Friday, July 17, 2009

Children of the Waters by Carleen Brice

This was the second book I purchased for my long train ride. I had read a series of positive reviews of Brice's first novel, which I now plan on reading.  This book tackles so many interesting ideas and experiences.  It is a truly modern novel, discussing topics such as interracial dating, treatment of young black males by the police, black male identity,  single parenting, raising children who are mixed race, fundamentalist Christianity, adoption and what truly determines a person's racial identity.  Few authors discuss such topics so insightfully and poignantly (at least few authors I have read).  Furthermore, one of the main characters in the novel is adopted but not told by her parents. This intrigues me as my mother has consistently said that she would never tell a child they were adopted -- this fact is made inherently more interesting by the fact that she is a psychologist (thankfully, we have pictures of my mother pregnant with me and my brothers so we know she isn't lying to us!).  The book also includes so much about a wide variety of topics I know very little about: veterinarians, Native American rituals, holistic healing, Lupus, Buddhism, and being mixed race.  I feel I learned a great deal from reading this book and that isn't always the case with fiction.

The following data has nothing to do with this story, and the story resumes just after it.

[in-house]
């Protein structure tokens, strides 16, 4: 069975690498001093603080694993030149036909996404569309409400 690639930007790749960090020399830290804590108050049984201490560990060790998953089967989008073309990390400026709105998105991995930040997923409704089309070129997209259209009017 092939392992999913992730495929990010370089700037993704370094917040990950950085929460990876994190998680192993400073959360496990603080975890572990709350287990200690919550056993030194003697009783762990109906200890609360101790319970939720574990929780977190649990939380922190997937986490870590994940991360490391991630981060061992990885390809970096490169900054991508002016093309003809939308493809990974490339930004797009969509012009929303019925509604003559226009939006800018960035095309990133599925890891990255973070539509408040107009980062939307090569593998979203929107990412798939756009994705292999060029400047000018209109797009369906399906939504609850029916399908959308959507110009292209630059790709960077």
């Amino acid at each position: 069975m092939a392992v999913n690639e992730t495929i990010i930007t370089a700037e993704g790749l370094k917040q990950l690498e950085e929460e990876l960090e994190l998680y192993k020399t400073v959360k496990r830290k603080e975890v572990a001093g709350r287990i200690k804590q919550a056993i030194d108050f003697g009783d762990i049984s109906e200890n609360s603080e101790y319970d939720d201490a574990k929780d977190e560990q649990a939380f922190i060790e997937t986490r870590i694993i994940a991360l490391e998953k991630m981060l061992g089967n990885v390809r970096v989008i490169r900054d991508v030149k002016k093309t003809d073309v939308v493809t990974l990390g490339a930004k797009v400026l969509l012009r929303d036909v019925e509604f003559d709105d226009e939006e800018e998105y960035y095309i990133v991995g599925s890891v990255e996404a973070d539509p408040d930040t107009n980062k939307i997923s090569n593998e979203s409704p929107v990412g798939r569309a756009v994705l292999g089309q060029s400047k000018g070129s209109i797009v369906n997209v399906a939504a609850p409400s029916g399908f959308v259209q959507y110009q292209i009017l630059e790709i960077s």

Brice creates such layered and real characters.  We get a sense of each character's thoughts, emotions, and feelings even though Billie and Trish are focused on the most. We see each character as a full-bodied individual. No detail is left out.  Like real people, all of the characters are flawed. Nick is unwilling to be a parent and scared of truly letting Billie inside his head. Billie is stubborn, OCD, controlling and unhappy to find out she is mixed race.  At times she is downright mean to her newly discovered sister. Trish is somewhat simple-minded and overbearing towards her son.  Will, goes from shoplifting to extreme piousness, believing deeply in the preaching of a corrupt priest.  Billie's adopted parents withhold the truth from her.

Overall, I was captivated by this book.  It is yet another example of a well-written, unique story written about a complex and slightly-dysfunctional family.  One of my favorite types of reads!

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